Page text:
Donna Moodie is a Seattle legend! Period. Some may mistakenly refer to her as Marjorie, which is the name of the famed restaurant she opened in 2003. Named after her mom, Marjorie Restaurant was where things happened, where people met and met up, and where everybody knew your name. It’s that feeling of warmth and welcome that Donna engenders in her every endeavor. While Donna is rebuilding Marjorie Restaurant 3.0, coming soon to join us at the Midtown Square campus, she leads initiatives that intersect social justice, community building, and neighborhood activism in her current role as Chief Impact Officer and EcoDistrict Executive Director at the Metropolitan Urban League of Seattle. It’s her multi-sensor lens on business, community, social justice, and activism that gives ARTE NOIR an edge for our future.


Eric Gerard Parsons is a social change agent. His years working in policy development in Seattle and New York, his love of research, and his knack for strategic approaches to problem-solving, show up in his profound passion for establishing and implementing projects that accomplish justice and equity. Eric recently served Community Roots Housing as the Senior Manager of Philanthropy where his focus was on developing resources for long-term transformation. He now serves as Director of Partnership and Advancement for the Metropolitan Urban League of Seattle, where his focus on transformational change has become more magnified. Our vision for community partnerships, transformation over transactions, and strategic advancement has been at the core of Eric’s service to ARTE NOIR.

Tyrone D. Smith is an admitted analysis wonk, and we love it! As a relative newcomer to the Seattle area from New York, where he worked as a Business Analytics Manager and Corporate Finance Analyst, Tyrone is all about statistical modeling. Tyrone consistently queries, what do the numbers say to us, and how do we best make our numbers sing and harmonize for maximum benefit to the community of artists first, and to us for long-term sustainability?  Tyrone is our performance tester, which is perfect as he is also our Treasurer. His resume has a line about his recent projects that reads, “…recovering $35M in loss revenue…” Hello!!! We’re not trying to lose anything and he is on a mission to see to it that our revenues are stable. And in his day job, Tyrone is Senior Manager, Data Science & Analytics at Expedia.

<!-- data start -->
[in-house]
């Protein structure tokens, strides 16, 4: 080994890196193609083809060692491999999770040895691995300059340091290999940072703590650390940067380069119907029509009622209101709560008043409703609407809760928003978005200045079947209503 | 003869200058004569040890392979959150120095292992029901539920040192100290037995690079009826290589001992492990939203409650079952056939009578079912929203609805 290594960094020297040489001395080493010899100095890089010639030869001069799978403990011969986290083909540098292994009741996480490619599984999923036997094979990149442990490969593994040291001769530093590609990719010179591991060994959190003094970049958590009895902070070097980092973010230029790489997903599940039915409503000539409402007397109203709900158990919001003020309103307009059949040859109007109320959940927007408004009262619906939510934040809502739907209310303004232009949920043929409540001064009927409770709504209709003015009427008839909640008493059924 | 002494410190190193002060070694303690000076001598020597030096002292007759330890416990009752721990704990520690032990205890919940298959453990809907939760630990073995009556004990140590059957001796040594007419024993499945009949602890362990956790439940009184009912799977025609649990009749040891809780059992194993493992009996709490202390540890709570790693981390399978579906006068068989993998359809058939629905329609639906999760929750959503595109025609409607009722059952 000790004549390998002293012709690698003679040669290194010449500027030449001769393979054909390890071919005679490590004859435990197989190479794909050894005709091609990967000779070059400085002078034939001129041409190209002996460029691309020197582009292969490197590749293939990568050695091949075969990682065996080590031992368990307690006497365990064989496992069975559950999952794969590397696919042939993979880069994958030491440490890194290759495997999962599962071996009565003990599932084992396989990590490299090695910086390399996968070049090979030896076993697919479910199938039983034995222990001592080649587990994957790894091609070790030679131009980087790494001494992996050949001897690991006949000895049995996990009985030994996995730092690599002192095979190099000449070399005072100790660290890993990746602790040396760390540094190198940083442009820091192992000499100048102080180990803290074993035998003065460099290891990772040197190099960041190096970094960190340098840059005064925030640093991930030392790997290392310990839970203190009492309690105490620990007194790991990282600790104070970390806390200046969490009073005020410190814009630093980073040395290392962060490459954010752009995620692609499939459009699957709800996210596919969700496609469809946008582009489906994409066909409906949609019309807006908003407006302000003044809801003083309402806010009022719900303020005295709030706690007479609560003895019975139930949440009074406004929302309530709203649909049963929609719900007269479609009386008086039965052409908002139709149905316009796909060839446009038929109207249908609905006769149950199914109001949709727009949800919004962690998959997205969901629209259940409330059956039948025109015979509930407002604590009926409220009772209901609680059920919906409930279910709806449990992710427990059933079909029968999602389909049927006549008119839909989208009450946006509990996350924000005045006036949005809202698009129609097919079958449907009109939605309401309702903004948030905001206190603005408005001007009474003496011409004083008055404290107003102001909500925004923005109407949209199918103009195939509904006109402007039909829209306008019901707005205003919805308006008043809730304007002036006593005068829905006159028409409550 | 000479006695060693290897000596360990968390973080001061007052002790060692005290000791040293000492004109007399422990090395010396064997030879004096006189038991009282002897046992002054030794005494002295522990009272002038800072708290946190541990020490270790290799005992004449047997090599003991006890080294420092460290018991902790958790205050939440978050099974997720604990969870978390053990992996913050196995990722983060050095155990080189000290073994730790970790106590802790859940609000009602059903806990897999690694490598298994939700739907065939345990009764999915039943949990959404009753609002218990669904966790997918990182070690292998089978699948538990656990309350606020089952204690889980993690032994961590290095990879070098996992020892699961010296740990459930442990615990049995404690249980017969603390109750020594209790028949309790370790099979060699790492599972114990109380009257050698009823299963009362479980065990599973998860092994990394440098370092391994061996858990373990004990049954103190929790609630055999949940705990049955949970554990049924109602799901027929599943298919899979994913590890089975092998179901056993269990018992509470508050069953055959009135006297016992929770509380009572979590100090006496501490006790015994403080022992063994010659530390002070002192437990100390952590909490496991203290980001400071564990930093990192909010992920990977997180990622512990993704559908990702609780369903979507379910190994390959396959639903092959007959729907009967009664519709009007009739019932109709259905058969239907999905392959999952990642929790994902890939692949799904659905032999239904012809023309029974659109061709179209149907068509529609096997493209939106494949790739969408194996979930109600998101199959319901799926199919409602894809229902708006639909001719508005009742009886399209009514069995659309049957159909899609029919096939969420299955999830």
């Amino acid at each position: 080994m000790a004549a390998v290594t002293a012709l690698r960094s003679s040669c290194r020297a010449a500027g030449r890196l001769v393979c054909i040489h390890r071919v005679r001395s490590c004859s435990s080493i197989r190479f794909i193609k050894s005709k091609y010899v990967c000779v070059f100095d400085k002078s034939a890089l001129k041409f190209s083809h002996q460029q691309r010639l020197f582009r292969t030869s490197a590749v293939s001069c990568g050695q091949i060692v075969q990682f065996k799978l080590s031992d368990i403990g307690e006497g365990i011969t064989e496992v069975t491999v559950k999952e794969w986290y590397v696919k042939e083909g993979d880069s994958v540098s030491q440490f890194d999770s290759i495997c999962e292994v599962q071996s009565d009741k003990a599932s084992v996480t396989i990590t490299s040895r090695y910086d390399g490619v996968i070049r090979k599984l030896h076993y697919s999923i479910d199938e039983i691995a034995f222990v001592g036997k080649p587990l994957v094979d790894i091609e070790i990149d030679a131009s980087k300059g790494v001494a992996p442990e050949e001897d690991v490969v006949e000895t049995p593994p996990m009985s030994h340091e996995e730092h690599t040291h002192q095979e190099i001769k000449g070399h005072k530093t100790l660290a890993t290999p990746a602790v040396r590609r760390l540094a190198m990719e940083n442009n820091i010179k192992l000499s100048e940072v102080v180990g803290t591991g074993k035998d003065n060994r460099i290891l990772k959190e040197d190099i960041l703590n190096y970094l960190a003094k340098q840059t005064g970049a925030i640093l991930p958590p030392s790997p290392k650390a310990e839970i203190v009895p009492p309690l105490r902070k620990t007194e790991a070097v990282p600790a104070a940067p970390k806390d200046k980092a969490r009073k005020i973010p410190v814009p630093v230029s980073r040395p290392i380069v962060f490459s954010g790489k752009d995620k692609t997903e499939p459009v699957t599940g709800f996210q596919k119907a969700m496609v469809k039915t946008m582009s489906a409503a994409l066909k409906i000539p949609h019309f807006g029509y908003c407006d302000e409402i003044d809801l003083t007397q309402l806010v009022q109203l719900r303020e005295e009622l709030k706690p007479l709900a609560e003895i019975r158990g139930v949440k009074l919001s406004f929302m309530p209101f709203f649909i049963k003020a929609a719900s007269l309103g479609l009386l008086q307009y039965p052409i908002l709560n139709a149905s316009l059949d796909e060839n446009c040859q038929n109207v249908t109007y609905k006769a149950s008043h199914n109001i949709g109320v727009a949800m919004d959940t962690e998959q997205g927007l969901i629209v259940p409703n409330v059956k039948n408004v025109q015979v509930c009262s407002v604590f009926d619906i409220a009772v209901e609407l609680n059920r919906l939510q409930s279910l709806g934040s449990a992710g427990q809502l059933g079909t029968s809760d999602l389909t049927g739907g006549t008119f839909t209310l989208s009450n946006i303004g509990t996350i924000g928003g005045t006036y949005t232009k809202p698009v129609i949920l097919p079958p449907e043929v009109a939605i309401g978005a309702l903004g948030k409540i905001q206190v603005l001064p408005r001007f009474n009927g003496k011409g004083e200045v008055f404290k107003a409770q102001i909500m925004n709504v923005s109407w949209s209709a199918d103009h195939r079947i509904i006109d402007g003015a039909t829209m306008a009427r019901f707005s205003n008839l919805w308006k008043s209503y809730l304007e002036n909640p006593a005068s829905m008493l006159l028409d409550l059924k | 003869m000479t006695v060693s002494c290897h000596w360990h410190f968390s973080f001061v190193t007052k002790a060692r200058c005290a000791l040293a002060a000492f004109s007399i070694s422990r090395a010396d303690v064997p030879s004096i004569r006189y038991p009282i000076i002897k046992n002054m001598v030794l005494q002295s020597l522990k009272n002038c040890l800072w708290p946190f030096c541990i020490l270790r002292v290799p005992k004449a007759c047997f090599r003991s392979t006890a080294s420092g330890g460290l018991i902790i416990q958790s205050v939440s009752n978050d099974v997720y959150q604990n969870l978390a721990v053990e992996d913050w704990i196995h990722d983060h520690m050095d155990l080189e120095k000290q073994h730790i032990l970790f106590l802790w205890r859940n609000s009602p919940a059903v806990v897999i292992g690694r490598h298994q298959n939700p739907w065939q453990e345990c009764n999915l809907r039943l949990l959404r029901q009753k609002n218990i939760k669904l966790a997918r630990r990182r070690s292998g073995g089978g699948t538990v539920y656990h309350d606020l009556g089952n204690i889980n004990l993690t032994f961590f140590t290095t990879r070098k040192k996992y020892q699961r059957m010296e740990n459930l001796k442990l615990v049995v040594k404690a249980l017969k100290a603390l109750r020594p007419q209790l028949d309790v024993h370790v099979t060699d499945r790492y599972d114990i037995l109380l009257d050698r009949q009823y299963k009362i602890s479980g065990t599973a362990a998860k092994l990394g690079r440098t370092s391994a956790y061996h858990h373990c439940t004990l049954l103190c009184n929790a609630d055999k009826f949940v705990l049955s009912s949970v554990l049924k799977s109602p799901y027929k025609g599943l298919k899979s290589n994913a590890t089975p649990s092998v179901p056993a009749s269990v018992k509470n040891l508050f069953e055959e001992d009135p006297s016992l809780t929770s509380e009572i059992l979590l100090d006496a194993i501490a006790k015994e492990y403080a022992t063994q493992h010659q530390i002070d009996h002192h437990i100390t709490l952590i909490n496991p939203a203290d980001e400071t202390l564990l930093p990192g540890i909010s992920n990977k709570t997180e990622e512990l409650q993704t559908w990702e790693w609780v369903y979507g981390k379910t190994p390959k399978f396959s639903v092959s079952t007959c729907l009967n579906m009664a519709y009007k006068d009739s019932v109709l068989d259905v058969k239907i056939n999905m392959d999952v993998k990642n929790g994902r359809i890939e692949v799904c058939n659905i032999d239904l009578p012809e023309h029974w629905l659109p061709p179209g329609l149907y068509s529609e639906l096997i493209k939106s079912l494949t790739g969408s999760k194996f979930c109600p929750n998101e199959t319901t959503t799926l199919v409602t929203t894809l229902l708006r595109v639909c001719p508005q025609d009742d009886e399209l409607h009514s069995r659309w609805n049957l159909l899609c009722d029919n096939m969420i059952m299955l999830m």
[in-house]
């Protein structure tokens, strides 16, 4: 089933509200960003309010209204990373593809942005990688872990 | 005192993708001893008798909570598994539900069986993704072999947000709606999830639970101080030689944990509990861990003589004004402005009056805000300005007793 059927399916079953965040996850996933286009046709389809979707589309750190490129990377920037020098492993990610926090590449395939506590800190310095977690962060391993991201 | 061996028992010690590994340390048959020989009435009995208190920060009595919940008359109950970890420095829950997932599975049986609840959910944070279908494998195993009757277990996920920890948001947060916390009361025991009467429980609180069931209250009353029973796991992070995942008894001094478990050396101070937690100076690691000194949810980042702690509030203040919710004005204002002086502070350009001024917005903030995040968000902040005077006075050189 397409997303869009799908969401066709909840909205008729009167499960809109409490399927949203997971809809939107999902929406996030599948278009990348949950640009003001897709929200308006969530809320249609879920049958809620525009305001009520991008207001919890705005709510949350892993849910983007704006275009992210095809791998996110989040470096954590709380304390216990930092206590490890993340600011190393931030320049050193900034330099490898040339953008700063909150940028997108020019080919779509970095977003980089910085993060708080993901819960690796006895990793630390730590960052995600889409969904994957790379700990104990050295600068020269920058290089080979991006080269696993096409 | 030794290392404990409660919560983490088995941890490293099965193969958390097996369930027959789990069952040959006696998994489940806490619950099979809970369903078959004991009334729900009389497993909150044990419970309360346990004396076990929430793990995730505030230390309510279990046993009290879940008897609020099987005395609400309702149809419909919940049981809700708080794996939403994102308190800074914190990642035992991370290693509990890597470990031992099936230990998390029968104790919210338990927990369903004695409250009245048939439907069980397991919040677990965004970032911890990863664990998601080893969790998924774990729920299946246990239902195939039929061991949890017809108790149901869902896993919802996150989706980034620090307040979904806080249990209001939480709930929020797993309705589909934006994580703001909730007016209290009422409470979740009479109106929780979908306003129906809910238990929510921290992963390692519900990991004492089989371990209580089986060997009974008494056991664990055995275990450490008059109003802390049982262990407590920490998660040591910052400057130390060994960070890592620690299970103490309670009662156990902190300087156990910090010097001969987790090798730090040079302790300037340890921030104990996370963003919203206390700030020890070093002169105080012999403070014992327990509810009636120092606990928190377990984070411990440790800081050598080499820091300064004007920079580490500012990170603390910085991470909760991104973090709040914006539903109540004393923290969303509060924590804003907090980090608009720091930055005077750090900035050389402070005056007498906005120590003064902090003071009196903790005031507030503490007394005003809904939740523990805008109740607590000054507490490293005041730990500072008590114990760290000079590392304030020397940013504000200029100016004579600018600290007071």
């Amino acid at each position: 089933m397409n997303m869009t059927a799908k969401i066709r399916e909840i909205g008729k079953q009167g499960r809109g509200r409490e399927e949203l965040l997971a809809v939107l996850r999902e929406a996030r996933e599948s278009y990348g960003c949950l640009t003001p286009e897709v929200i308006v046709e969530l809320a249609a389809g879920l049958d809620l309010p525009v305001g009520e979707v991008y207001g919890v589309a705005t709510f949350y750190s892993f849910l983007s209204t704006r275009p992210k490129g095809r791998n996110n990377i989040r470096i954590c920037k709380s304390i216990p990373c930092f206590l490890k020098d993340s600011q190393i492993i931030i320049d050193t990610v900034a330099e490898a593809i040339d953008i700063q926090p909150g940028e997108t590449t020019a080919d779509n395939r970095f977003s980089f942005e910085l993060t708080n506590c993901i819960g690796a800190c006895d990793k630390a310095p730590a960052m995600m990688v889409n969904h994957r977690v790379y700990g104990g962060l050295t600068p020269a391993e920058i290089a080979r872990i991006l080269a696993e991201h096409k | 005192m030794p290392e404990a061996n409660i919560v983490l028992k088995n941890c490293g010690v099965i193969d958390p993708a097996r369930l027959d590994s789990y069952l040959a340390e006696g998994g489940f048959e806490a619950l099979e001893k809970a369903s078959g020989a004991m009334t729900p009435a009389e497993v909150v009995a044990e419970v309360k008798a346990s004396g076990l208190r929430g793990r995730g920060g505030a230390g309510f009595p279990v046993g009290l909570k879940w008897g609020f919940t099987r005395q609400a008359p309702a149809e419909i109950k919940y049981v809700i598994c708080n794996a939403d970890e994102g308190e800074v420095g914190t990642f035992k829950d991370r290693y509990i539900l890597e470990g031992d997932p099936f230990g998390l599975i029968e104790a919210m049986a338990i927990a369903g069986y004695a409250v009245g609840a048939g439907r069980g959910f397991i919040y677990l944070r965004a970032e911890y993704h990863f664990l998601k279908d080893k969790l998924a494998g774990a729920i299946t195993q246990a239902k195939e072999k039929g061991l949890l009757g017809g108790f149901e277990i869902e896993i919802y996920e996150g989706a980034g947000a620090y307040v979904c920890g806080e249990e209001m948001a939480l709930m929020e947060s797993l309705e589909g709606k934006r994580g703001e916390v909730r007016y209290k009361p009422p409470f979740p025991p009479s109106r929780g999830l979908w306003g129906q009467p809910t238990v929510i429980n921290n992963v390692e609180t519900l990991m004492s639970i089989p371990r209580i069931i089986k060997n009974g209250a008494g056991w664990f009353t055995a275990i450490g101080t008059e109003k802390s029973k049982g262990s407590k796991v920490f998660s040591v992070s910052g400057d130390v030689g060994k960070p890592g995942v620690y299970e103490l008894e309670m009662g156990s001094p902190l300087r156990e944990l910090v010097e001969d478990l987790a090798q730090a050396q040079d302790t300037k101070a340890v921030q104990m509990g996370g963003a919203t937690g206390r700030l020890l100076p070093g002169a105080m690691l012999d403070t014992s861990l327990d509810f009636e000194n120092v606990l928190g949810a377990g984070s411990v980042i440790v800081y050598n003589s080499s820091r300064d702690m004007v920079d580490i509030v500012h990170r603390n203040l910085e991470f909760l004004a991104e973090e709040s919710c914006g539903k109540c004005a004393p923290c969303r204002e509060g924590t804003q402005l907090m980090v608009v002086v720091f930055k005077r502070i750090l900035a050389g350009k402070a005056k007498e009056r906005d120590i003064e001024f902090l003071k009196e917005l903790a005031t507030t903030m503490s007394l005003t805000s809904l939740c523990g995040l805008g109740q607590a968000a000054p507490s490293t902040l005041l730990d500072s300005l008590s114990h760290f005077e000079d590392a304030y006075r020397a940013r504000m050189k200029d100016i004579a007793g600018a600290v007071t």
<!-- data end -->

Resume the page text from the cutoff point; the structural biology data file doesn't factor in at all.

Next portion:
It’s also an opportunity to shine a light on a former board member, Raymond Tymas-Jones, Ph.D, President of Cornish College of the Arts. Dr. Tymas-Jones, the first African American president of Cornish, served on the ARTE NOIR board for a year before having to take leave. We keep him on speed dial and are regular recipients of his vast knowledge and approaches to the advancement of the arts.


These individuals deserve all of the spotlight we can shine on them. They have, and continue to give of themselves in service to the ARTE NOIR mission, and our ability to make a positive impact on our Black community specifically, and the greater community in general. It has been their leadership and guidance that has given us the courage to take bold steps into our future, where we are the absolute captains of our destiny.  Y’all, this is Black History right now!